05
Oct

0

Kitchen Assistant Directors (ADs)

Since Peace Boat launched its relief activities in Ishinomaki, the food provision team has prepared a total of more than 100,000 meals. This report follows the Assistant Directors (ADs) who have long been working with this team, Morinaga Yoko (in charge of the kitchen) and Kitamura Kazumi (in charge of support towards self-sufficiency).

Assistant Directors are responsible for coordinating volunteers, in groups of around five persons each. Peace Boat appoints ADs for each kind of work, according to their experiences and skills. These staff work in the field long-term, and through being familiar with the changes in required relief activities play a vital role in ensuring that the work undertaken is safe, smooth and efficient.

03
Oct

0
Orahono Recovery Festival to be held!

Orahono Recovery Festival to be held!

The “Orahono Recovery Festival – Ishinomaki/Onogawa/Higashi Matsushima” will be held on Sunday October 16.
Despite recent difficulties including the severe damage caused by Typhoon 15, local youth associations, fishing and agricultural industry representatives, the chamber of commerce and tourism association have come together to hold a “recovery festival.” The cities of Ishinomaki, Onagawa and Higashi Matsushima will work together to hold a recovery festival in the Ishinomaki region for the first time since the disaster.

30
Sep

0

Safety measures for volunteers (Part 2)

Orientations, training and safety measures for volunteers have been developed greatly as the activities have proceeded over the past six months. Read here for further information about such issues.

20
Sep

0

High school students from Tochigi participate in volunteer activities

On September 11, 6 months after the Great East Japan Earthquake and tsunami caused unprecedented damage, 10 high school students from Tochigi Prefecture came to help with Peace Boat’s debris removing volunteer activities.

One of the students said, “I am sure that I will happily remember this day one day when I eat fish that are caught in Miyagi. That’s what I am looking forward to!”

We hope that the students tell their family and friends from school about their experiences after returning home and that these experiences become something that they will benefit from in the future.

17
Sep

0

Beyond the sadness – Taylor Anderson’s family visits Ishinomaki

Taylor Anderson was an assistant English teacher from the United States who lost her life in the tsunami. Taylor was teaching English at 7 schools in Ishinomaki city, a place she was known to love. Four members of her family came to Ishinomaki on September 8.

Peace Boat was contacted by Taylor’s family because they wanted to volunteer. As a result, the Anderson family participated in Peace Boat’s clean-up activities in the Shintate region.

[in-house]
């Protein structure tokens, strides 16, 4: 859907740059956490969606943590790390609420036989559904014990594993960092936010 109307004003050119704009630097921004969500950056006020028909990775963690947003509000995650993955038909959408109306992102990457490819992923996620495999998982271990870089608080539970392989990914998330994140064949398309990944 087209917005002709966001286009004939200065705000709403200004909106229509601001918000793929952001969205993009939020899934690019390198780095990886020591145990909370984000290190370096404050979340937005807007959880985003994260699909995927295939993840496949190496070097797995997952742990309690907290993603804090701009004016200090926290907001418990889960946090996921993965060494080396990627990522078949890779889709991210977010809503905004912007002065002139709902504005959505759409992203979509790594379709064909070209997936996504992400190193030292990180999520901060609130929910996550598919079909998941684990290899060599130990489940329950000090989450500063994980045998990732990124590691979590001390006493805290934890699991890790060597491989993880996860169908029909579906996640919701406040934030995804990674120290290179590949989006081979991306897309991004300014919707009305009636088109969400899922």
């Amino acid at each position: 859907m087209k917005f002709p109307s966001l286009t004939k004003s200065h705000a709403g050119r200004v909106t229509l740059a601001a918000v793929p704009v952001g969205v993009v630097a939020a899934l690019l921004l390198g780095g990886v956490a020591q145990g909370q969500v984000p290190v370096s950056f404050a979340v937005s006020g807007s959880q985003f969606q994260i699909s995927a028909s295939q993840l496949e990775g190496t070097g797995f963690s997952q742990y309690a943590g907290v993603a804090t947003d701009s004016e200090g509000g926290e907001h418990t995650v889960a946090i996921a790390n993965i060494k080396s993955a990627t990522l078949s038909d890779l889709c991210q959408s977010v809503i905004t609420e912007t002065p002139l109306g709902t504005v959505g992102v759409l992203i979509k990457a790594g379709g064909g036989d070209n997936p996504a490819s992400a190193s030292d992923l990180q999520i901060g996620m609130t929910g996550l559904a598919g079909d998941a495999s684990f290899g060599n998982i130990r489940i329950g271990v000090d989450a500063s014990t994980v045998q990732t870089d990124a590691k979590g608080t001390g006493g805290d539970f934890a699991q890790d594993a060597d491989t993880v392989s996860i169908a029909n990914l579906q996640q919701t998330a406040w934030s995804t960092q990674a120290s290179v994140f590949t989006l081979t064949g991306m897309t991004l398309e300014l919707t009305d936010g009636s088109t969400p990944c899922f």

We interviewed Taylor’s father Andy about his visit to Japan and his motivation for joining the volunteer activities.

14
Sep

0

Follow-up Report: Visitors to “Kizuna no yu” and “Fudou no yu” exceed 3500!

Over the past two weeks the number of visitors to the public baths, “Kizuna no yu” and “Fudou no yu” that were opened to the public on August 22 exceeded 3500 people!
In conjunction with the conclusion of the bathing facilities that had been provided by the Japanese Self Defense Forces, and upon consultation with local city hall officials, public baths were constructed by the Ishinomaki Disaster Recovery Assistance Council Inc, with Peace Boat in charge of the operation of the baths including changing the water, cleaning and reception duties. Many people use the baths everyday, most of whom are living in evacuation centers or in the surrounding areas where infrastructure has not yet been restored.

12
Sep

0

Gathering Ogatsu Stones

Slate stones are a traditional industry of Ogatsu town, near Ishinomaki. Volunteers have been working to collect these resilient stones, many of which were washed away in the tsunami, to enable them to be reused for various things such as roof tiles, accessories and ink stones.

11
Sep

0

Ishinomaki Before and After (April 10 – August 30)

The main activity of volunteers in Ishinomaki, the city severely damaged by the tsunami, was clearing mud and cleaning the area.
To date, Peace Boat has completed the cleaning of over 1,200 locations in Ishinomaki, including homes, shops, schools and other public institutions, drains, cemeteries and so on.

This post features photographs showing the differences in scenes of April 10 (one month after the tsunami) and August 30, thanks to the cleanup work of volunteers participating in efforts including the Machinaka Smile project.

11
Sep

0

Half a year on

A moment of silence – marking six months since the disaster struck.
At 2:46pm on September 11, six months since the Great East Japan Earthquake and Tsunami, all volunteers and staff together held a moment of silence to pray for the souls of those who lost their lives.
The members’ dedication to both remembrance and recovery became even stronger as they gazed upon the now calm ocean.
We will continue to work together with the people of Ishinomaki one step at a time.

09
Sep

0

Fisherman in Funakoshi

Peace Boat first got to know Mr Nakazato on July 2 at the Ogatsu Recovery Market. He is a fisherman in Funakoshi, a small village with a population of 320 before the disaster. In the tsunami most homes and storehouses were washed away, but miraculously Mr Nakazato’s property survived. That’s why he puts himself last and is working tirelessly to help his fellow fishermen.

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